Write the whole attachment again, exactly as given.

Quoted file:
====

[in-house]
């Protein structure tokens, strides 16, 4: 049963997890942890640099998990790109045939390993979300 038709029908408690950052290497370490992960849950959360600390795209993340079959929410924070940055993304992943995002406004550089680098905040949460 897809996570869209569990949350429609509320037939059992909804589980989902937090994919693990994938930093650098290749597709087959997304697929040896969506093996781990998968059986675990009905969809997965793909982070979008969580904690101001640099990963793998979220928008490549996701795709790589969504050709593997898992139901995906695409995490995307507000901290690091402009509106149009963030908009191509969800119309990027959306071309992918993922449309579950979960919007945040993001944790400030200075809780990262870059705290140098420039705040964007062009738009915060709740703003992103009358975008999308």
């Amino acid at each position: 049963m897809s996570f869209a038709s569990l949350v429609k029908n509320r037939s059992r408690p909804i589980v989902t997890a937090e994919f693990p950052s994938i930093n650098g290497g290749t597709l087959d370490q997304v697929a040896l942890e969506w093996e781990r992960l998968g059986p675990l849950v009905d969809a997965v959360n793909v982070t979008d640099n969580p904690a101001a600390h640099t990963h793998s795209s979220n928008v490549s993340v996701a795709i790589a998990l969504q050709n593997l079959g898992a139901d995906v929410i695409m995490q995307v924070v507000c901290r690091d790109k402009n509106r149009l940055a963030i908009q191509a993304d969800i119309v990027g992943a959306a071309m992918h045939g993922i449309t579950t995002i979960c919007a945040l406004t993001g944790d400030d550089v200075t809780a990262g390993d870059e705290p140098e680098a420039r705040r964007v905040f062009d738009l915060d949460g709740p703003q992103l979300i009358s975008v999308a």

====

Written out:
[in-house]
């Protein structure tokens, strides 16, 4: 049963997890942890640099998990790109045939390993979300 038709029908408690950052290497370490992960849950959360600390795209993340079959929410924070940055993304992943995002406004550089680098905040949460 897809996570869209569990949350429609509320037939059992909804589980989902937090994919693990994938930093650098290749597709087959997304697929040896969506093996781990998968059986675990009905969809997965793909982070979008969580904690101001640099990963793998979220928008490549996701795709790589969504050709593997898992139901995906695409995490995307507000901290690091402009509106149009963030908009191509969800119309990027959306071309992918993922449309579950979960919007945040993001944790400030200075809780990262870059705290140098420039705040964007062009738009915060709740703003992103009358975008999308």
């Amino acid at each position: 049963m897809s996570f869209a038709s569990l949350v429609k029908n509320r037939s059992r408690p909804i589980v989902t997890a937090e994919f693990p950052s994938i930093n650098g290497g290749t597709l087959d370490q997304v697929a040896l942890e969506w093996e781990r992960l998968g059986p675990l849950v009905d969809a997965v959360n793909v982070t979008d640099n969580p904690a101001a600390h640099t990963h793998s795209s979220n928008v490549s993340v996701a795709i790589a998990l969504q050709n593997l079959g898992a139901d995906v929410i695409m995490q995307v924070v507000c901290r690091d790109k402009n509106r149009l940055a963030i908009q191509a993304d969800i119309v990027g992943a959306a071309m992918h045939g993922i449309t579950t995002i979960c919007a945040l406004t993001g944790d400030d550089v200075t809780a990262g390993d870059e705290p140098e680098a420039r705040r964007v905040f062009d738009l915060d949460g709740p703003q992103l979300i009358s975008v999308a």